So on and on the trudge went through the mud, until The Meadows. The rain had stopped, the clouds were gone, and the sun was out, not what you want when you reach this section, which is several miles of exposed prairie. I don't know how many exactly, but you don't get much tree cover until you reach Emma Carlin again, at mile 47.

At an aid station just before the start of the meadows, I saw Mark Smith. He'd been having some issues and had slowed down. He gave me some advice. Go through the exposed areas as fast as you can and then rest in the shade. There are shady bits here and there, usually lasting no more than a tenth of a mile. That actually made sense, I thought. I was ready to try it.

As I worked my way out of the trees towards the first exposed area of The Meadows, I saw Mark up ahead, and he was walking. "C'mon man, practice what you preach." I thought to myself. Surely he didn't give me bad advice. I had made up my mind that I was going to run and so that's what I was going to do. I took a few confident strides as soon as I got into the sun and hit the grassy trail ... *squish, squish, squish, squish*. With every step, I'd sink down several inches. There wasn't much mud here, but all the grass had turned to bog. This is when I had my first real low point. I was already sort of fighting the negativity with all the mud, but remained positive through most of it, energized by some of the 50k runners. Now I was dealing with blistering heat and humidity, and the scorching sun. The temp topped out at 89 and the dew point was well into the 70's, creating a "feels like" temp of over 100. I wanted to move through this section quickly and I had the legs and energy to do it, but I just couldn't with that shitty surface. I ran when the ground firmed up, but that usually only lasted 50 yards or so. It was immensely frustrating, and I really hated being there. "Oh fuck it, I'm walking, I guess." It's hard to power walk on that shit too, so it turned into more of a forced leisurely stroll through "the meadows." Mark was doing the exact same thing, his own plan of attack clearly foiled by the conditions.

The heat was brutal, but I had found a decent way to deal with it. There was ice at both the staffed aid stations and unstaffed water spots. I'd fill a medium sized ziplock bag with ice and wedge it in between the top of my pack and my neck. That alone worked wonders. Then I'd take off my boonie hat, which I got a lot of compliments for BTW. This particular hat has an inner map pocket right above where the top of your head is. It's perfect! I filled the map pocket with ice and put it back on my head. The pocket provided just enough of a barrier to cool me down while avoiding brain freeze. (Yes, that is a thing. It happened to me at Voyageur 50 last year when I stuffed ice on top of my head underneath a smallish trucker hat)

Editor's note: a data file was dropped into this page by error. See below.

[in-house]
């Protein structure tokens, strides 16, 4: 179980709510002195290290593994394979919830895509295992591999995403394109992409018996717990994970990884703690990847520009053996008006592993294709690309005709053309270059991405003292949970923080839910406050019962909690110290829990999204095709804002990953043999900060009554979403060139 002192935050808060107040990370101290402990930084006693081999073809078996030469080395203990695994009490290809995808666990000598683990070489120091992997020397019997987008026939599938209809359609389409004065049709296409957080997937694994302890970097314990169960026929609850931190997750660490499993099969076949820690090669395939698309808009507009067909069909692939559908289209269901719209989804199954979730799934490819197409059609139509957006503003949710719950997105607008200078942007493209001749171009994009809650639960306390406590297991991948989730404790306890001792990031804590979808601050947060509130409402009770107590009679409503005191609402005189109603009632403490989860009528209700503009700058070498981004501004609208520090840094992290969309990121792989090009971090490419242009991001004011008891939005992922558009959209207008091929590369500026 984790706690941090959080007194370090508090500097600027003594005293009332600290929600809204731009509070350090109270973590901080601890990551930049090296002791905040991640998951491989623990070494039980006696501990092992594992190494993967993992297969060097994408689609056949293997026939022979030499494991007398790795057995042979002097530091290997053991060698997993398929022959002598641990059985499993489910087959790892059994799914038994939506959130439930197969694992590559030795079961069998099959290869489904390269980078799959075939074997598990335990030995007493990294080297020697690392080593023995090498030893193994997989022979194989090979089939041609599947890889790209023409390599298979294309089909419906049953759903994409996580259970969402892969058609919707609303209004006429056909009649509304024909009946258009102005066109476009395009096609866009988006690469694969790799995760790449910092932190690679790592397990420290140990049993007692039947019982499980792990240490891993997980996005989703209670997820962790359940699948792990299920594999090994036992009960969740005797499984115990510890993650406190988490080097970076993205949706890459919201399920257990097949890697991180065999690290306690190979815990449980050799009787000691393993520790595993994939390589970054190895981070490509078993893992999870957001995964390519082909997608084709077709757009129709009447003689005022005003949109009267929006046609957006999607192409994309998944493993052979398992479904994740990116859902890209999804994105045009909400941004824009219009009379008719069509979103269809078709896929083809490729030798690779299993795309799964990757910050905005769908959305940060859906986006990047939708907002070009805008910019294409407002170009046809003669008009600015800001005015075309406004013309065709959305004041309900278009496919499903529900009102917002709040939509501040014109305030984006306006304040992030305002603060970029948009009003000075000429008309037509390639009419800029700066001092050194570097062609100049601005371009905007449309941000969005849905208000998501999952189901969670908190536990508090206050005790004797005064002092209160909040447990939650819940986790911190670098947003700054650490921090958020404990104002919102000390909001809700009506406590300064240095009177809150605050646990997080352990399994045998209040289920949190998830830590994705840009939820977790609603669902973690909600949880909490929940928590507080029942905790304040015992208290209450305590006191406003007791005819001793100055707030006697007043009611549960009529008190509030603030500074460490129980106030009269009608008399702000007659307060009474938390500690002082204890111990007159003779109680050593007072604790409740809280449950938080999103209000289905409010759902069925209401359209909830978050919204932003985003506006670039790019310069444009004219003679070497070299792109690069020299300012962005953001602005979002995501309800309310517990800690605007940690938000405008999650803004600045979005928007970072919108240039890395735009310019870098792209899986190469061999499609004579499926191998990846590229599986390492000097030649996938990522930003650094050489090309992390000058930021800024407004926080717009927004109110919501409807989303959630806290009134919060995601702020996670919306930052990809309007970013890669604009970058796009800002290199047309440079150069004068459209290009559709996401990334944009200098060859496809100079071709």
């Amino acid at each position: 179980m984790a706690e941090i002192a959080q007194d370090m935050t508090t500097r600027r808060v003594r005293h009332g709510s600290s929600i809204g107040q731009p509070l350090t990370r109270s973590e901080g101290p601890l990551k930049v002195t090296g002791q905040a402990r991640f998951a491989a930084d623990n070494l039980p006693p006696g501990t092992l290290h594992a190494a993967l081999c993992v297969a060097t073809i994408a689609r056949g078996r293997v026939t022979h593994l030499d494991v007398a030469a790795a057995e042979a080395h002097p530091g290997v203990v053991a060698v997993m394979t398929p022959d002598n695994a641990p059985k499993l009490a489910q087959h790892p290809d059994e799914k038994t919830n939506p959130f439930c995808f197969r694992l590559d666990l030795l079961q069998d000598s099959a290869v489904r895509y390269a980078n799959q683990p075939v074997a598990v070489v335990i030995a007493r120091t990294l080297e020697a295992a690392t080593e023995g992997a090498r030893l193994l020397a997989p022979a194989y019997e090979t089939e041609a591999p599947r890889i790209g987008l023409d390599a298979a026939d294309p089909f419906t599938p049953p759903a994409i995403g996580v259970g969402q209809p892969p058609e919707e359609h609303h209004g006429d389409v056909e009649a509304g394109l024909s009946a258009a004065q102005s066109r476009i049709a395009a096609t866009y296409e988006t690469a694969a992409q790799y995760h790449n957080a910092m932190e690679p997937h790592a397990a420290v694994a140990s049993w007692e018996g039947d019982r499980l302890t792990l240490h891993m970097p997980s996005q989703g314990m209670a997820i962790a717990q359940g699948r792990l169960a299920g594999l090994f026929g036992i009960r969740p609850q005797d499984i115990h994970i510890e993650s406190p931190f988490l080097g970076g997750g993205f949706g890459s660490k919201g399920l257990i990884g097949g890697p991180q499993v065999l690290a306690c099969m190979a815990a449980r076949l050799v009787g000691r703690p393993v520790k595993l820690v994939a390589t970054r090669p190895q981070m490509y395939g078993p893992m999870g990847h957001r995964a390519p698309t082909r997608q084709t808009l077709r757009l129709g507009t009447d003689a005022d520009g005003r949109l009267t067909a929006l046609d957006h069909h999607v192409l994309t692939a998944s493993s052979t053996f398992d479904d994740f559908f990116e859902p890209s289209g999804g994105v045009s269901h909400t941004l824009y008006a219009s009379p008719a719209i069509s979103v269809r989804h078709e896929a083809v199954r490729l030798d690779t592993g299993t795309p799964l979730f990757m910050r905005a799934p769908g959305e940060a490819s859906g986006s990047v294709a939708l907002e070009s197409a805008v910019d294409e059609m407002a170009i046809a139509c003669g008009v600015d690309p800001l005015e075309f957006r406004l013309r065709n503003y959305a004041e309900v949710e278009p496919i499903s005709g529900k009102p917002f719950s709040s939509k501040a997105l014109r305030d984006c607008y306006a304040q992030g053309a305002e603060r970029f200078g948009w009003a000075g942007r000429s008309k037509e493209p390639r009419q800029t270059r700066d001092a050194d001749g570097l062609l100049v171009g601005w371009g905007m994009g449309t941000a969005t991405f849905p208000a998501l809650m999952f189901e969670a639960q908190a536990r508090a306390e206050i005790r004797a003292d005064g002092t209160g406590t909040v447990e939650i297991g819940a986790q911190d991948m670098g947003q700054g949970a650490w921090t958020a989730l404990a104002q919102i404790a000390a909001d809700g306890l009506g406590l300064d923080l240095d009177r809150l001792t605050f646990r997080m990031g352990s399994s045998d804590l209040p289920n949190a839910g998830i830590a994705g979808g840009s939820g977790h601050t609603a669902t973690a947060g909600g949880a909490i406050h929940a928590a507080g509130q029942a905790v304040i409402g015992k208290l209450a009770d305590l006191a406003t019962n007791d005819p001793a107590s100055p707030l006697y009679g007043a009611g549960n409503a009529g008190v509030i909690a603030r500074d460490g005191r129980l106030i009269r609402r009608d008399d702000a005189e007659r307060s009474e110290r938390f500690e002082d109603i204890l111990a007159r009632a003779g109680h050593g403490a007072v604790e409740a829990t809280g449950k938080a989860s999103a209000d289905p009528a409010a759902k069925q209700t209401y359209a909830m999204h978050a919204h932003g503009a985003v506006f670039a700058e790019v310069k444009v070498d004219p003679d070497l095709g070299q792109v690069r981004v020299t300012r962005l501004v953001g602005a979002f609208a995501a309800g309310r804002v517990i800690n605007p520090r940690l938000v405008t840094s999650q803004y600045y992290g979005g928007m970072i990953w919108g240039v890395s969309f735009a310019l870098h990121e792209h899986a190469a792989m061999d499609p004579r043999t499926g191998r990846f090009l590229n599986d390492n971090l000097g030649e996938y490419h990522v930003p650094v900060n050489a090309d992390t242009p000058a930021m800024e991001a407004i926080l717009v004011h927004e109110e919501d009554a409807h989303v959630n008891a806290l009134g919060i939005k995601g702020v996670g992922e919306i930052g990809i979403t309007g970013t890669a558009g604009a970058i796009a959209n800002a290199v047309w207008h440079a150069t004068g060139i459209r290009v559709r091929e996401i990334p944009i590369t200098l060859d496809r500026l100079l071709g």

I doubled down on salt and calories. It was necessary, even when moving slow. The sun just sucks it right out of you.

As Emma Carlin neared, the surface became more runnable, and having not expended much energy through the meadows, I was able to pick it up here and I felt good. I passed Mark and later Josh in this section. They both reached Emma Carlin shortly after I did.

At Emma Carlin, I took some time to restock, re-lube, and evaluate my gear. While on the way to the aid station, I had been thinking about taking off my shoes, to at least clean all the crud out of them. I wasn't wearing gaiters, not that that would have made any difference in these conditions. I sat down on a picnic bench and looked down. My shoes looked like they'd just been held under a chocolate fondue fountain. "Yeah, that's not happening." So I got up and walked back over to where Julio and the rest of the gang were. Josh's parents were there, and his dad pointed out to me that they had a place setup where you could hose yourself off. "Nah, not at this point. These shoes and socks dry out quickly." I shook my head. "Oooooookay." he said, in a it's your funeral sort of way. I finished the rest of the chips that Matt McCarty had given to me and then Julio helped me get my pack back on and I was out of there. As you might have guessed, not taking the time to take care of my feet was a huge mistake.